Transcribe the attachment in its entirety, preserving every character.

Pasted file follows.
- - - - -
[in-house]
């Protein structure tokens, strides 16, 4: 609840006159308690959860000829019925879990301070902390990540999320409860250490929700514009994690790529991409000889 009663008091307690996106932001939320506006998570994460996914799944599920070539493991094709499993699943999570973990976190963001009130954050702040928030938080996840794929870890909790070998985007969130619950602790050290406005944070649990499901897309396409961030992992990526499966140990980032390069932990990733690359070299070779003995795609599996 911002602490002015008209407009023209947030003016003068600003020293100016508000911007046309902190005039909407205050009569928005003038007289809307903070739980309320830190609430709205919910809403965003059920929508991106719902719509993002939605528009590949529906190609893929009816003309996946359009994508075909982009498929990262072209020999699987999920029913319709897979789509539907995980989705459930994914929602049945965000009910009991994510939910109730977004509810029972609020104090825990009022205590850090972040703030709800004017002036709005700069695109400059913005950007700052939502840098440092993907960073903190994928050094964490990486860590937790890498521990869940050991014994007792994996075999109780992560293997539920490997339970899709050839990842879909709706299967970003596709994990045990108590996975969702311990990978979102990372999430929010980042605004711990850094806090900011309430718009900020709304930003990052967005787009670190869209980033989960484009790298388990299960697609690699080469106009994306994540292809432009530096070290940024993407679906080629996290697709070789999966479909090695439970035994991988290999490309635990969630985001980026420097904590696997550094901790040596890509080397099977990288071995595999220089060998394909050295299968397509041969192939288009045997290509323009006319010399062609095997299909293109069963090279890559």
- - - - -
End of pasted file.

[in-house]
């Protein structure tokens, strides 16, 4: 609840006159308690959860000829019925879990301070902390990540999320409860250490929700514009994690790529991409000889 009663008091307690996106932001939320506006998570994460996914799944599920070539493991094709499993699943999570973990976190963001009130954050702040928030938080996840794929870890909790070998985007969130619950602790050290406005944070649990499901897309396409961030992992990526499966140990980032390069932990990733690359070299070779003995795609599996 911002602490002015008209407009023209947030003016003068600003020293100016508000911007046309902190005039909407205050009569928005003038007289809307903070739980309320830190609430709205919910809403965003059920929508991106719902719509993002939605528009590949529906190609893929009816003309996946359009994508075909982009498929990262072209020999699987999920029913319709897979789509539907995980989705459930994914929602049945965000009910009991994510939910109730977004509810029972609020104090825990009022205590850090972040703030709800004017002036709005700069695109400059913005950007700052939502840098440092993907960073903190994928050094964490990486860590937790890498521990869940050991014994007792994996075999109780992560293997539920490997339970899709050839990842879909709706299967970003596709994990045990108590996975969702311990990978979102990372999430929010980042605004711990850094806090900011309430718009900020709304930003990052967005787009670190869209980033989960484009790298388990299960697609690699080469106009994306994540292809432009530096070290940024993407679906080629996290697709070789999966479909090695439970035994991988290999490309635990969630985001980026420097904590696997550094901790040596890509080397099977990288071995595999220089060998394909050295299968397509041969192939288009045997290509323009006319010399062609095997299909293109069963090279890559």